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New Year, New SEO Goals: 5 Trends to Watch in 2019

You may be scrambling to finish shopping for the holidays, but don’t forget what else is just around the corner – 2019! With a new year on the horizon, marketers everywhere are making lists and checking them twice, putting the bows on nicely-wrapped campaigns and initiatives to drive revenue in 2019. If you’re anything like, well, everyone, SEO is one of the many hats you’ll be wearing in the coming year and boosting your search engine rankings on your New Year’s resolutions list.

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We’ve put together a list of the five SEO trends we think will repeatedly make appearances in 2019 – check them out and let us know in the comments if there are any others worth mentioning!

1. Page Speed

When it comes to websites and the user experience, page speed needs to be an important part of your SEO strategy and evaluated in any and all audits done in preparation for the next year. In fact, 50% of website visitors expect your page to fully load within two seconds, and you better believe that if it doesn’t, they are going elsewhere in their search.

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A great place to start is Google’s very own PageSpeed Insights tool, where you can see both website speed and optimization recommendations. The speed parameter is measured based on FCP (first contentful paint) and DCL (DOM content loaded) parameters. The optimization score is what influences mobile rankings the most, thus it needs to be worked on in order to take into account Google's mobile page speed update (which made page speed a ranking factor for mobile devices).

Check out the nine rules PageSpeed Insights uses and see where you can make some improvements to your optimization score.

2. Linkless Mentions

You’ve heard it once, you’ve heard it a million times – backlinks are one of the most powerful ranking factors, and vital to a comprehensive SEO strategy. With increased search engine intelligence, however, linkless mentions are becoming more important as a site’s authority can be calculated by associating mentions with brands and brands with their corresponding websites. Just ask Google Webmaster Trends Analyst Gary Illyes or Duane Forrester, a former senior product manager for Bing.

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Begin with tracking brand mentions across social media and other digital avenues, which allows you to both uncover opportunities and respond to any negative PR out there about your company. Once you do this, you can embark on a strategy to increase the number (and quality) of mentions via social selling, review managements, using social media as a customer support channel, influencer marketing and more.

3. Voice Search

Voice Search first made its appearance earlier in 2018, but we believe that 2019 will be the year in which it shines. With the rise of virtual home assistants like Alexa and Google Home, an estimated 70% of all queries now include natural language - likely as a result of voice search. Additionally, Google reports that 72% of voice-activated speaker owners say they use their devices on a daily basis.

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When it comes to keyword research, voice search requires a different approach, with a focus on longtail/conversational phrases that more closely align with how people speak in real life. Think commonly-asked questions you get from customers on the phone, and be sure to give relevant, precise answers to the questions that most often turn up in industry conversations. Another great idea is implementing Schema.org for marking up your content and telling Google crawlers what your site is all about.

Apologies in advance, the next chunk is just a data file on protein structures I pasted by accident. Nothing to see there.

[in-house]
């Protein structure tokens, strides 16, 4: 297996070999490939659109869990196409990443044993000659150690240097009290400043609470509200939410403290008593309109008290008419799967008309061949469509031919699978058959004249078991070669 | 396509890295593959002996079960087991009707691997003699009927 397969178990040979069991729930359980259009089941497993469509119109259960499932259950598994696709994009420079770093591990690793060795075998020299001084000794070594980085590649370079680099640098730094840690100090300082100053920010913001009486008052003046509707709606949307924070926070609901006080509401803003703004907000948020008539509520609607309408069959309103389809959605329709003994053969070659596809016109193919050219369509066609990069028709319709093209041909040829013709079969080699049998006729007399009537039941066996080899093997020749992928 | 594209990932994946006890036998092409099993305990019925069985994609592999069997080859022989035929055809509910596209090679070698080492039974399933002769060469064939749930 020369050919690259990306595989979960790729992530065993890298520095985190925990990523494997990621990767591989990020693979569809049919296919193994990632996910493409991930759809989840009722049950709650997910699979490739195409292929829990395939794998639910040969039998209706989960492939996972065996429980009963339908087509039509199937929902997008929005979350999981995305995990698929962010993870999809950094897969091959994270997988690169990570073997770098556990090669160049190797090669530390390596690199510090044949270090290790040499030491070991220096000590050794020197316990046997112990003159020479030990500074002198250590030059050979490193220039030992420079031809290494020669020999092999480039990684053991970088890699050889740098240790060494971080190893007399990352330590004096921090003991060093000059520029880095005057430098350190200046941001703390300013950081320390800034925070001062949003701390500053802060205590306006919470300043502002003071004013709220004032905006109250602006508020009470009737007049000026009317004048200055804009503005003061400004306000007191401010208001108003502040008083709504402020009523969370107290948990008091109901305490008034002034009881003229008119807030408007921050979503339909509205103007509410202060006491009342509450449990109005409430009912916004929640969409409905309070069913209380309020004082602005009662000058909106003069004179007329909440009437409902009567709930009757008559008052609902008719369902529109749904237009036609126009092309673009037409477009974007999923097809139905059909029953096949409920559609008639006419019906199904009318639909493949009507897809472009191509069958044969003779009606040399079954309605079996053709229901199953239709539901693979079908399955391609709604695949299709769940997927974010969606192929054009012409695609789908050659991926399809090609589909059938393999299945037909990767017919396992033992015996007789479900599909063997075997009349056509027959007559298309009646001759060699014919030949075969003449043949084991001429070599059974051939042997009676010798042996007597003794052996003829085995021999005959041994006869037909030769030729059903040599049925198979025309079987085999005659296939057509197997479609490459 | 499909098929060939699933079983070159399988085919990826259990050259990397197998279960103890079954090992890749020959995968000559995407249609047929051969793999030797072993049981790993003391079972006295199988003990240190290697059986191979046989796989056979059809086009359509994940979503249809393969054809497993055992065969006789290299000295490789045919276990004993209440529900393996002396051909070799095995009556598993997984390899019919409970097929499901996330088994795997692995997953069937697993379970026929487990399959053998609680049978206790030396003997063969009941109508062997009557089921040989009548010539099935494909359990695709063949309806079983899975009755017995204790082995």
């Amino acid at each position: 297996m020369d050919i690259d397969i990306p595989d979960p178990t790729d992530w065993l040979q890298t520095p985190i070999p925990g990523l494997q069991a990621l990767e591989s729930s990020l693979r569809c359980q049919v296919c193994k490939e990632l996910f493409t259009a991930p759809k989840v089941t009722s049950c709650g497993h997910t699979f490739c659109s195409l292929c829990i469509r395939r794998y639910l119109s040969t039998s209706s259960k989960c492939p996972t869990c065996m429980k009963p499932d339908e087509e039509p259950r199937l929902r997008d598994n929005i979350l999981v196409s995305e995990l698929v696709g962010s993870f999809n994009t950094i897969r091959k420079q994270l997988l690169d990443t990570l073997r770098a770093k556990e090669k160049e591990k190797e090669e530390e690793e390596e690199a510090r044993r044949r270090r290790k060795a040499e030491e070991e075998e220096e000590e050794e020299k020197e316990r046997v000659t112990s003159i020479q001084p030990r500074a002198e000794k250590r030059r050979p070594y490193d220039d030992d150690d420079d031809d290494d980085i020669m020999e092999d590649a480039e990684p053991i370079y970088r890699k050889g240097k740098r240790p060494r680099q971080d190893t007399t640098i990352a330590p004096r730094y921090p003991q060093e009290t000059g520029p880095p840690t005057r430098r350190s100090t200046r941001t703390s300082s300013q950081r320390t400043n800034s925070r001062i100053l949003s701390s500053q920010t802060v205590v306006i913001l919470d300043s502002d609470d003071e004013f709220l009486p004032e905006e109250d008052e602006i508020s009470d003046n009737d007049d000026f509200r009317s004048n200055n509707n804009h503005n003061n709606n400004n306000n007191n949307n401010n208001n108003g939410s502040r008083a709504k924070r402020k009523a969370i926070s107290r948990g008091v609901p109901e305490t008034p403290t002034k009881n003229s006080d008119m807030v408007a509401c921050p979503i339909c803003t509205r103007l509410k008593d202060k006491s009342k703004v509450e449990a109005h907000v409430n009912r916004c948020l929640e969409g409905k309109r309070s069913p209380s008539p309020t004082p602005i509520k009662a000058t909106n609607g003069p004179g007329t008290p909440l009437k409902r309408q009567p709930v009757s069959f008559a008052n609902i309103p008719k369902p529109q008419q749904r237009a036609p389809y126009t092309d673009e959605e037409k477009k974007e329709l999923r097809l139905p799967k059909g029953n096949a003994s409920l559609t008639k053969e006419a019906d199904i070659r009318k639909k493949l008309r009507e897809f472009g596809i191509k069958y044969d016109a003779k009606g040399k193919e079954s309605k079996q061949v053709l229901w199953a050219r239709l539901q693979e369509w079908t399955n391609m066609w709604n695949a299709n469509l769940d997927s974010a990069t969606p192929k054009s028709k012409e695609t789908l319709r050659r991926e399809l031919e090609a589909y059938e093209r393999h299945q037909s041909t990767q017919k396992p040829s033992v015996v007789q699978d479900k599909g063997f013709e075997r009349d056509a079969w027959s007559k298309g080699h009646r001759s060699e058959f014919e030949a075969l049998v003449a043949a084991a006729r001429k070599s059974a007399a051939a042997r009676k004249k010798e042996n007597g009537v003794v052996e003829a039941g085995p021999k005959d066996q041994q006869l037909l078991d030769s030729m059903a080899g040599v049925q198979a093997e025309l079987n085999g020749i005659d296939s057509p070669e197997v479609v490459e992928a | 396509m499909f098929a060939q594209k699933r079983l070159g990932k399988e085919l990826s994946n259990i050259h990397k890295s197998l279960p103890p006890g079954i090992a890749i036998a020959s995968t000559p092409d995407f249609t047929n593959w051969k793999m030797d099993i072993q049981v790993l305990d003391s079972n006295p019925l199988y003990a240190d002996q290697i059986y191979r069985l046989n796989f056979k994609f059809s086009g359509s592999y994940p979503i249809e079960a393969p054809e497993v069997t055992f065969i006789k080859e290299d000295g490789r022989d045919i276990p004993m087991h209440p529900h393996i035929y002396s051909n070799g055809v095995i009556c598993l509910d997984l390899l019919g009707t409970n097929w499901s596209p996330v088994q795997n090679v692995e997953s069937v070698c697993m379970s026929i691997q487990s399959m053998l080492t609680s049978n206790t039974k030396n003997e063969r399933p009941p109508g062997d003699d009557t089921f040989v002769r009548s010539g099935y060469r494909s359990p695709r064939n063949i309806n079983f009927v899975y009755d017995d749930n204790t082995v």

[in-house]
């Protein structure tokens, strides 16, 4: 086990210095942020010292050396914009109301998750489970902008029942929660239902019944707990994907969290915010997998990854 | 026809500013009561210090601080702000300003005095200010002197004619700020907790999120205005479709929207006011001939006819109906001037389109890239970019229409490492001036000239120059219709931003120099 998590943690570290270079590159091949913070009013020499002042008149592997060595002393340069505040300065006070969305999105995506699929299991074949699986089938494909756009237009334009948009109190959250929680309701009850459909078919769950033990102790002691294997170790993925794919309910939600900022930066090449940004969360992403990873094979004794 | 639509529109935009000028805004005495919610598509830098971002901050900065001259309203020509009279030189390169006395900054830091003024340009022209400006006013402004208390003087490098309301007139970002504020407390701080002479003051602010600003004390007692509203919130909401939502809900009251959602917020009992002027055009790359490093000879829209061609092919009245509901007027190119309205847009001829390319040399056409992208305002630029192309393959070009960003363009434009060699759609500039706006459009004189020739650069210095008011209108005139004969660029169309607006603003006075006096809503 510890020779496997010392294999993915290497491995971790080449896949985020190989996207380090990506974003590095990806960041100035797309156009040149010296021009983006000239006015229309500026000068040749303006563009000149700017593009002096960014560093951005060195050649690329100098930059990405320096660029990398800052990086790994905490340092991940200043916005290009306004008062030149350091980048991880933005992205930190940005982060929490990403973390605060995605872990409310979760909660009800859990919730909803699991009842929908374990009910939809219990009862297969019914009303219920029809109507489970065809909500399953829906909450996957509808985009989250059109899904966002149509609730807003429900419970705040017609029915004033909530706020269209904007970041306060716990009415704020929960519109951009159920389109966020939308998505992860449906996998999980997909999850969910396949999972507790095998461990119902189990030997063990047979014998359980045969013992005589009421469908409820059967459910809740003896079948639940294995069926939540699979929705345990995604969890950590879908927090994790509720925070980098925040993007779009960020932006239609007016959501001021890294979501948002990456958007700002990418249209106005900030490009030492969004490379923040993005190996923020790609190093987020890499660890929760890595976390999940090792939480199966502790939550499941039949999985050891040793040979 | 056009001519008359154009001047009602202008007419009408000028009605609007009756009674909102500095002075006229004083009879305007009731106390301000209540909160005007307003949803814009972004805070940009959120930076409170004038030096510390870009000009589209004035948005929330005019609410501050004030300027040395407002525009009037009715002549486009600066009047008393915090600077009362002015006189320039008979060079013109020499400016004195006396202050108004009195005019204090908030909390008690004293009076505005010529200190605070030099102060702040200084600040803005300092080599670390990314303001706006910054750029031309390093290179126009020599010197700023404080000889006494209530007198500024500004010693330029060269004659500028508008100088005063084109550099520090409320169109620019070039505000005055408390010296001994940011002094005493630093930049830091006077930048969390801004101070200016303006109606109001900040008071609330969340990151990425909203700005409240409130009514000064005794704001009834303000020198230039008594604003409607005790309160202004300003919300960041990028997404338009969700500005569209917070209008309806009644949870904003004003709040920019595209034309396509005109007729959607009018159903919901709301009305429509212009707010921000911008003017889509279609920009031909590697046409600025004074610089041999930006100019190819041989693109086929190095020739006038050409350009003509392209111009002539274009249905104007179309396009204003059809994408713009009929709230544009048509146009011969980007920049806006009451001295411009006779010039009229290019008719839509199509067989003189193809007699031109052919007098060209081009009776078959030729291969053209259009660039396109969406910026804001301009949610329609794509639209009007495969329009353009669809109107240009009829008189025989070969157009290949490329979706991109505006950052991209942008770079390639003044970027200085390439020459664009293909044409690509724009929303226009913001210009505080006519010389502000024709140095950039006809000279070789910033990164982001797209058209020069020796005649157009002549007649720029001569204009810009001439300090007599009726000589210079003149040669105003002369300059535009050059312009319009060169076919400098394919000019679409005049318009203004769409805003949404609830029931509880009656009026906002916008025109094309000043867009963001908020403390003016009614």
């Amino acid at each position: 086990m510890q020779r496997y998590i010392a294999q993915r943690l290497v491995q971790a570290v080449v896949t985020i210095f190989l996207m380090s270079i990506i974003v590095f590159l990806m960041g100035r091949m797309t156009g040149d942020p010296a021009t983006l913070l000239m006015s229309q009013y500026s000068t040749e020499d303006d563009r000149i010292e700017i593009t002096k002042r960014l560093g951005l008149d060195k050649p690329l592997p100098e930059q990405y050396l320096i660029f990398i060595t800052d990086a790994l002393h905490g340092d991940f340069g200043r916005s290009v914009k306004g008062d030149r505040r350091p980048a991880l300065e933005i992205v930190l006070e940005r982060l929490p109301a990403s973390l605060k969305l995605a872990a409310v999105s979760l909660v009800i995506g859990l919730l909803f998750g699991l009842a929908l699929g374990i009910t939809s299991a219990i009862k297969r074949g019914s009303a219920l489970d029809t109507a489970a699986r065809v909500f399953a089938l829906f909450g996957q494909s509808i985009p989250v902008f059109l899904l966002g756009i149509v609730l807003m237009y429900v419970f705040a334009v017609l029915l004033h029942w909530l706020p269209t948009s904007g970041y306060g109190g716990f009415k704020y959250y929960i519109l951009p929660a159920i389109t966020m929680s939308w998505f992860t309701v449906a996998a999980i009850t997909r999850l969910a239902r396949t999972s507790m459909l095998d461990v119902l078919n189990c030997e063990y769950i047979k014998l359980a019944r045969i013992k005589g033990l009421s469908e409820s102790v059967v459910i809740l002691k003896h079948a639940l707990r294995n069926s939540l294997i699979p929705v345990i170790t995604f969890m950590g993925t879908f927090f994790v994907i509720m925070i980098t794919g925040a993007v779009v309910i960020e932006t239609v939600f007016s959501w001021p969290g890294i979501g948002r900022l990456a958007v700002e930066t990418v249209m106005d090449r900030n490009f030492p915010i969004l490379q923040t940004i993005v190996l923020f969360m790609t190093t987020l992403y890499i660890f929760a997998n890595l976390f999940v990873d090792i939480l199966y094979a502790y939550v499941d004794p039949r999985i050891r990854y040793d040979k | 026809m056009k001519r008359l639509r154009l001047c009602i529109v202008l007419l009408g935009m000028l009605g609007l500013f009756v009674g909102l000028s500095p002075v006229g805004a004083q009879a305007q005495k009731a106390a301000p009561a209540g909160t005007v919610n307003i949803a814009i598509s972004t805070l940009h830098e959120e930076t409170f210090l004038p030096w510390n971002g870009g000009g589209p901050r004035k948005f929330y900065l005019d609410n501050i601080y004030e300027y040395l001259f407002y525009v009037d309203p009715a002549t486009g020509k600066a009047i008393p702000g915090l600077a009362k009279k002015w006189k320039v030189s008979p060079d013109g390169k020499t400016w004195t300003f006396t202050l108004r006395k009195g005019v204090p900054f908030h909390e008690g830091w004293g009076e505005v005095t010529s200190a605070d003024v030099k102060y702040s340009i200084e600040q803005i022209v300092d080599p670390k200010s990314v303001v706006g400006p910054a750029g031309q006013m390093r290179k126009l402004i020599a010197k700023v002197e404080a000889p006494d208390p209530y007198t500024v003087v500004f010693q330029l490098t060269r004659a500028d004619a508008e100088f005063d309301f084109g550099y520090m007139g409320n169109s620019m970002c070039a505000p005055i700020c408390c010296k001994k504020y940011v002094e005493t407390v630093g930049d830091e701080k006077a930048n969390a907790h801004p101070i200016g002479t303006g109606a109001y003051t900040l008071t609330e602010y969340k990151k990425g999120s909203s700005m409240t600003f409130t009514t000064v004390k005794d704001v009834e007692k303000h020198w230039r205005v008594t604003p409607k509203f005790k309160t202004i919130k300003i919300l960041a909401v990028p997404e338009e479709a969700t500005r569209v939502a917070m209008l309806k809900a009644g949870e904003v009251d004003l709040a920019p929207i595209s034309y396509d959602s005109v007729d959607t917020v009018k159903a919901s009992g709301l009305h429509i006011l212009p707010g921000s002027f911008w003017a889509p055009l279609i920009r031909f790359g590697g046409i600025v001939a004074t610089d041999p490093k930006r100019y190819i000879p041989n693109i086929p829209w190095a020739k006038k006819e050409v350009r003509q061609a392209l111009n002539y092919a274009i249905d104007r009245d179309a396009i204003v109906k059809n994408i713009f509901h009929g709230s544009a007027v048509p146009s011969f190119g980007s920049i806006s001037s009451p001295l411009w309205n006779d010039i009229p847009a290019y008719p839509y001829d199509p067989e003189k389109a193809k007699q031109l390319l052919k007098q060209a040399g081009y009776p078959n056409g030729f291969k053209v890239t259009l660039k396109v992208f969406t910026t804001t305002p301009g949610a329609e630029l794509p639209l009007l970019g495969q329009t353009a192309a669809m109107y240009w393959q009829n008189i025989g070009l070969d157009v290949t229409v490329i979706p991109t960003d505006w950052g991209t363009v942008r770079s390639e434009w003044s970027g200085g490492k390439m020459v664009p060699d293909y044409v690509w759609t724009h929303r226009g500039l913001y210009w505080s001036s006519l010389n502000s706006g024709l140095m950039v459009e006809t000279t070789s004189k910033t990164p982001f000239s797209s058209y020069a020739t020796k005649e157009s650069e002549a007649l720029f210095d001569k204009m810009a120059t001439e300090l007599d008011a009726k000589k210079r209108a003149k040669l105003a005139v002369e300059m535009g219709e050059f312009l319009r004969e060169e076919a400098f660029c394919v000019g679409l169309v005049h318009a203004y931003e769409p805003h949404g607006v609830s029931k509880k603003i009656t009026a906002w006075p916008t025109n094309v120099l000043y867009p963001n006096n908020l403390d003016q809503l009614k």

4. Mobile-First Indexing

Since March of 2018, Google has been using the mobile version of pages for indexing and ranking in an effort to make the Web more mobile-friendly. According to Google, a majority of users now access Google via a mobile device, so this new method of indexation makes a whole lot of sense.

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The simplest way to make sure you’re not negatively impacted by this mobile-first indexing is to be sure that your website has mobile versions and is using a content management system that allows for responsive web design. You should also revisit your robots.txt file to be sure that your website’s most important pages are not restricted from being crawled.

5. GDPR’s Effects

In May of 2018, the General Data Protection Regulation (GDPR) came into effect in the European Union, requiring companies to implement high levels of protection for customer data. First and foremost, your site should have both Privacy Policy and Terms pages to establish it as a professional and credible source.

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Additionally, make sure that if you’re attracting EU-based visitors, there is explicit consent elections in the forms of a box or form showing what information you collect, how it will be used, where it is stores, consent options for each data use and stating that the information collected will be protected. You can read more about GDPR in our guide here.

But what does this mean for SEO in 2019? Paid marketing has suffered under the weight of the GDPR restrictions, which means we will likely see a shift towards SEO and organic search. Further, without cookies search becomes less personalized, making it easier to reach customers with broader, less-specific queries. Just don’t make the mistake of thinking this doesn’t apply to you – this regulation may only technically affect EU-based websites and websites visited by EU citizens, but we have a feeling it will be precedent-setting for the rest of the world.


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